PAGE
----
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Welcome back to The Elvis Costello Song Of The Week®, our ongoing attempt to drive you ever-deeper into the catalog of the musician who most embodies the Trunkworthy mission.
The week’s pick: “Little Triggers,” from This Year’s Model (1978)
Gary Stewart: It seems counterintuitive that any song from This Year’s Model could be underexposed, especially in the strange universe that is Trunkworthy. But “Little Triggers” fits the bill. I took it for granted when the album hit in 1978, which is when I (and the world) first heard the Elvis Costello & The Attractions sound I loved: aggressive, poppy, and confrontational. Coming in between “Pump It Up” and “You Belong to Me” on side one felt out of place — a slow number amongst angry rockers (my oversimplification at the time). But it turns out I missed one of the best soul ballads Solomon Burke never covered, and that’s more than enough cause for repentance.
It wasn’t until recently that I paid close attention to the lyrics. I noticed that each verse had him rhyming four words in a way that would even challenge Sammy Cahn. And it’s not just about cleverness or even craft; it’s how it feels. You’ve been there: stuck in a relationship, knowing there’s no way you’re getting out of this thing alive or without serious damage.
This Year’s Model made me a Costello convert when it came out. It had all the anger I liked from punk rock, the smarts of the best music punk wasn’t trying to make extinct, and the best of the few things I was connecting with in my record collection, but I rarely listen to it anymore—except for this song. These days, I spend more time with Costello’s last ten years looking for songs like this one, which are hiding in plain slight.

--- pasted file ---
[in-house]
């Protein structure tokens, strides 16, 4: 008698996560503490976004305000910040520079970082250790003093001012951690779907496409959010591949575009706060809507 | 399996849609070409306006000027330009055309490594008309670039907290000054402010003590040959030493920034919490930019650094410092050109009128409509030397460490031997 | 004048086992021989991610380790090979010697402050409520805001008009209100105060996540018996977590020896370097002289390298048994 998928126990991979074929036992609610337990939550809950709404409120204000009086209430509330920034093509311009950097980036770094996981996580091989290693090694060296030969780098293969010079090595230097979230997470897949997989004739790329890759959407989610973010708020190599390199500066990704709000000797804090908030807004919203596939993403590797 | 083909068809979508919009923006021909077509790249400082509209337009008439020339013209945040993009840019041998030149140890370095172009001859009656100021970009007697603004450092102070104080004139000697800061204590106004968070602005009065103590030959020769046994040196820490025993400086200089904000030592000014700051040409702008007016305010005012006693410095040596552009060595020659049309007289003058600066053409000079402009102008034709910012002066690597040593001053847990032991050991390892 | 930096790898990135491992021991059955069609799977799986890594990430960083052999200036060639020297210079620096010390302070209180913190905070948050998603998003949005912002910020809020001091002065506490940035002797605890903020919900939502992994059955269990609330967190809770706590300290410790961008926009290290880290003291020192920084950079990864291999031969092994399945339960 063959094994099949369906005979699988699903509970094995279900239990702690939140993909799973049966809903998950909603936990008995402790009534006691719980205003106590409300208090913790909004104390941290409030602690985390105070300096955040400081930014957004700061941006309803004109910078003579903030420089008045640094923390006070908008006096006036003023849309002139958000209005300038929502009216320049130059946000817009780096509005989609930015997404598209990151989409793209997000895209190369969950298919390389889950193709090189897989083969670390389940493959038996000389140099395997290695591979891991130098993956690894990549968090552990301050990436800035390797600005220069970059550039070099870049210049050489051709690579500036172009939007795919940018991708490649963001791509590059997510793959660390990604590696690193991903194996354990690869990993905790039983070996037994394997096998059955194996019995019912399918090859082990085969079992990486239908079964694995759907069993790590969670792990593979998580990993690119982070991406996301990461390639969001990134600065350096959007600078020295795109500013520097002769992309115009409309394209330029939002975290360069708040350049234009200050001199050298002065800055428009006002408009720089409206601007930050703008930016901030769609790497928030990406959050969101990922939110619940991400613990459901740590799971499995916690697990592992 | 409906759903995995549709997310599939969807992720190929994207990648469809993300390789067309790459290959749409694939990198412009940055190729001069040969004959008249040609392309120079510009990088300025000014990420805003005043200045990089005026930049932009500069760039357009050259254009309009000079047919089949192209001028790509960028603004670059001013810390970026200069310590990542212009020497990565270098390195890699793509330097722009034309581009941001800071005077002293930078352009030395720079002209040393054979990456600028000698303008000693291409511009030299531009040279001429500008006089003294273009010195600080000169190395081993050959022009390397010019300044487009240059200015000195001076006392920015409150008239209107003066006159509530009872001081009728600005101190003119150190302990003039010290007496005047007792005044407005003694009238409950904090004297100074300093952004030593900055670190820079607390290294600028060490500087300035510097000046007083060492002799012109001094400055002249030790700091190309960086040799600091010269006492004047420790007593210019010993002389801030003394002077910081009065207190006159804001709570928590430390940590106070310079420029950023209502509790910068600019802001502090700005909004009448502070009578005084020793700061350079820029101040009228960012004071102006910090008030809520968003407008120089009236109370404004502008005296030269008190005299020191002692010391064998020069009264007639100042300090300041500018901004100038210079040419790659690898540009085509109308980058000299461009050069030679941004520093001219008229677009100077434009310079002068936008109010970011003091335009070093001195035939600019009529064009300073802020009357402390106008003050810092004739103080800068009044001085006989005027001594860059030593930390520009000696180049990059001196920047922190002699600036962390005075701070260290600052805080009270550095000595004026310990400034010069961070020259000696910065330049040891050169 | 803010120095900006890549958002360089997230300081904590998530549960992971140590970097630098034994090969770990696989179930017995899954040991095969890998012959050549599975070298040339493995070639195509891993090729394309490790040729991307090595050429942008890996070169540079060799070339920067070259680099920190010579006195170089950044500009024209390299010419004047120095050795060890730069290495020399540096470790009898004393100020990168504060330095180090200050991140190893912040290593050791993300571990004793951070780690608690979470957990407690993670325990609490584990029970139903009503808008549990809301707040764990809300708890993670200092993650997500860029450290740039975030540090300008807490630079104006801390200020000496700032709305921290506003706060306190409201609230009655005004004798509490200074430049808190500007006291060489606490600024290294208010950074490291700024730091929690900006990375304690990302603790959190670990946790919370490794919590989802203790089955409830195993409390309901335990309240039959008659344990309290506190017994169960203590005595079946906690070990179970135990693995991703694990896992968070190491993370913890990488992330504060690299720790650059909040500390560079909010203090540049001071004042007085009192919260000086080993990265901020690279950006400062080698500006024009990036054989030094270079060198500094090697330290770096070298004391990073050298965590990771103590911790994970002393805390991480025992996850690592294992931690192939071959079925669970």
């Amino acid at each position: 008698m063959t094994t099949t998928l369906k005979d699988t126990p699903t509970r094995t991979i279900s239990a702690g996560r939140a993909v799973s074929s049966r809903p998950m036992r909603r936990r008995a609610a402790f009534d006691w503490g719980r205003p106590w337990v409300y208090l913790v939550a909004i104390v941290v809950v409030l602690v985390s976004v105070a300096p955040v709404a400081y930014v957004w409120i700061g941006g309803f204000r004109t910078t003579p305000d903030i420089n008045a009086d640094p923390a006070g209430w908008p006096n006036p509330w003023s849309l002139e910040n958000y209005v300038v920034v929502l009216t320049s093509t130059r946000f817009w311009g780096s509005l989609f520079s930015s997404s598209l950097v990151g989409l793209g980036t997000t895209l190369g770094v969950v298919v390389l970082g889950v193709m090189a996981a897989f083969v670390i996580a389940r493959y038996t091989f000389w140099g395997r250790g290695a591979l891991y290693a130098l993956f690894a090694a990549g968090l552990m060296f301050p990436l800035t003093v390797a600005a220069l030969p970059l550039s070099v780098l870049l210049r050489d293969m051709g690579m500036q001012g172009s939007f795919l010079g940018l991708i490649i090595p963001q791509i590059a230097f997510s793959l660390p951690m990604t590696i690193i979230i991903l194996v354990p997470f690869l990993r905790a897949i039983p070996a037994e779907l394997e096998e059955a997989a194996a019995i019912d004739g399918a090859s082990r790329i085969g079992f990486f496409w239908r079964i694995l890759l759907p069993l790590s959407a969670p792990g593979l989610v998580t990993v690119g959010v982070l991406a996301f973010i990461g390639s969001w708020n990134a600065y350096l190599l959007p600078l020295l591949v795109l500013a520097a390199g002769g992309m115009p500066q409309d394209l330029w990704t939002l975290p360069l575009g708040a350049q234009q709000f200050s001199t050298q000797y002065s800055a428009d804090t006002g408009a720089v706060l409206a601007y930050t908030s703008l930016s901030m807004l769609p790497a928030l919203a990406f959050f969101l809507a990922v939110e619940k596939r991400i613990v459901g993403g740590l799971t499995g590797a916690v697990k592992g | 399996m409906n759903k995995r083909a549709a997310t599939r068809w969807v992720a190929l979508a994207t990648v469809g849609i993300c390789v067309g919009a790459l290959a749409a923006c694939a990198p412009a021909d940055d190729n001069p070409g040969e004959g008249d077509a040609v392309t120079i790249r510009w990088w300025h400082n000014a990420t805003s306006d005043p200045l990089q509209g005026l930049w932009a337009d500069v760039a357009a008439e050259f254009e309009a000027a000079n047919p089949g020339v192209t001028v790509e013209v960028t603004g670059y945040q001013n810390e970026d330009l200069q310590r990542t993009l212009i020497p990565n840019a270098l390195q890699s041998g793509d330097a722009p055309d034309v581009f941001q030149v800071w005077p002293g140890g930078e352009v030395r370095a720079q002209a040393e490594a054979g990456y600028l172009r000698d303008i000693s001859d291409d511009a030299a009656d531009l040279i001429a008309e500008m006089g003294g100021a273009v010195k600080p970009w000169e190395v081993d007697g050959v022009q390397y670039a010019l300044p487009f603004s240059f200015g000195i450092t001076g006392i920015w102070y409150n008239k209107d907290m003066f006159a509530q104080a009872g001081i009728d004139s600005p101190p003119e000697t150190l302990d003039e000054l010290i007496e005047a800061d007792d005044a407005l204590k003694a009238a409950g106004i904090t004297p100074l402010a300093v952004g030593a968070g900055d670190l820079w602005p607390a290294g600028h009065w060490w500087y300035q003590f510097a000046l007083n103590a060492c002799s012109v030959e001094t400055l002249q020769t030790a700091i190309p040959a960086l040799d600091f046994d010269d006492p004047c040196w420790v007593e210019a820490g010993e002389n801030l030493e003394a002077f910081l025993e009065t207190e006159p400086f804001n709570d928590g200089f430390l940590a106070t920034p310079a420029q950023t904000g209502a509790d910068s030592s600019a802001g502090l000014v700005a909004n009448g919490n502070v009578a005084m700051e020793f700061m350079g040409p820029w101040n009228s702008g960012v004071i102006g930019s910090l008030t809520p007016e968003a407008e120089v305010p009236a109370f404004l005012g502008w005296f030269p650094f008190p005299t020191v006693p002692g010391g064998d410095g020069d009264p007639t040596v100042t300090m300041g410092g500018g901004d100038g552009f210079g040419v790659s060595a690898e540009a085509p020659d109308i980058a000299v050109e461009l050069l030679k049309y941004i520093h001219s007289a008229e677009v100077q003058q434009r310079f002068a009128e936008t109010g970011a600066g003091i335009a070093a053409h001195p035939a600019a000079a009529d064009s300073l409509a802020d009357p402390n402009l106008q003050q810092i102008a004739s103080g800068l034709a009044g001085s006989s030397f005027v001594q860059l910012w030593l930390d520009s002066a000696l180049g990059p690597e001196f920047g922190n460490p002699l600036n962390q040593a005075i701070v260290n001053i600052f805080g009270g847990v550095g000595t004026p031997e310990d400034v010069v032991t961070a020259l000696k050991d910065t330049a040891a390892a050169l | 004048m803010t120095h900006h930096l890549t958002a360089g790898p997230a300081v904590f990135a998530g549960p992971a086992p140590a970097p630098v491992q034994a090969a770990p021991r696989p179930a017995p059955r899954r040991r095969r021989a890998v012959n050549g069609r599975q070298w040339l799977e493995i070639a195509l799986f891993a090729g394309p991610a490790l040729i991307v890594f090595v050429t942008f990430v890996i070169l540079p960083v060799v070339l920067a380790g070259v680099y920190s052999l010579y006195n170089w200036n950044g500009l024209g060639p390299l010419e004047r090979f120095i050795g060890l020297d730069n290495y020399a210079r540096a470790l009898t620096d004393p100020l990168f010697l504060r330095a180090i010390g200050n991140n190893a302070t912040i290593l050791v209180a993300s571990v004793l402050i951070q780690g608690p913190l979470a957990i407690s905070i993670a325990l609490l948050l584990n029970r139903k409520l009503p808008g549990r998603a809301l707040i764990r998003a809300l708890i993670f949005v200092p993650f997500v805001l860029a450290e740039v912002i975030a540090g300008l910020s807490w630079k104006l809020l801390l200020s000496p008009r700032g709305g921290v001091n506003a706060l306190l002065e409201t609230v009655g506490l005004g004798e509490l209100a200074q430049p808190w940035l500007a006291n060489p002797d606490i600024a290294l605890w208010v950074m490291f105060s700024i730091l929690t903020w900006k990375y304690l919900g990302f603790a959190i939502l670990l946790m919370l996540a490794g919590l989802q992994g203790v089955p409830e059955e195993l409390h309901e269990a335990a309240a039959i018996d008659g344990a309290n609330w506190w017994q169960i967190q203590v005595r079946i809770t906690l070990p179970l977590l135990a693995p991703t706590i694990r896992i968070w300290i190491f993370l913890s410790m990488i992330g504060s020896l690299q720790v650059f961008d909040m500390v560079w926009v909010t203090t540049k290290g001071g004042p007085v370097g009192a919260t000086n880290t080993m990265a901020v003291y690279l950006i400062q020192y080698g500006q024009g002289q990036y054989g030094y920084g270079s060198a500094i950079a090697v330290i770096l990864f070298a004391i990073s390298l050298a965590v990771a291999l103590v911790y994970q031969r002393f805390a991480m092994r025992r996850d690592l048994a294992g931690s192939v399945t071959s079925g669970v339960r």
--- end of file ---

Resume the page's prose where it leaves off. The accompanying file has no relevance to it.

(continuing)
David Gorman: I had a pretty strange relationship with this song as well. I’ll admit that when I was really digging into This Year’s Model I was too young to grasp most of what matters about it. I was sucked into its surface thrills of energy, melody, snappy rhymes, weirdo organs, and palpable anger, which I identified with on a visceral level—even if I wasn’t world-wise or self-aware enough to know what any of it meant.
“Little Triggers” was the album’s breather, a little break in the musical storm,. But for a kid who always sought comfort in sad, slow tunes, I heard it as the album’s heart. Let’s be clear: Given my lack of experience with romantic relationships at the time, the song might as well have been sung in Swahili, but its desolate mood , Elvis’ cracking voice, and the doo-wop harmonies buried deep in the mix instantly connected with all the loss and confusion I’d experienced up to that point.
Eventually, I grew into the lyrics and related to them. It’s funny (or sad) that Costello was much younger when he wrote this song than I was when I finally understood it, which is either a testament to his gifts as a songwriter or my emotional immaturity. Either way, this song occupies a rare space for me, like the Charlie Chaplin films I first fell in love with as a little kid but didn’t appreciate until I was an adult. “Little Triggers” grew up with me, revealing its meaning when I was ready to understand it.
PS: Slap on your headphones and listen closely to the very end of the song. You’ll hear Elvis let out a soft, falsetto whimper that cracks in just the right spot. It’s all the broken pride of the song distilled into a single breath. Perfection.
Another Elvis Costello Song Of The Week, another song added to our Elvis Costello Song Of The Week playlist. Enjoy.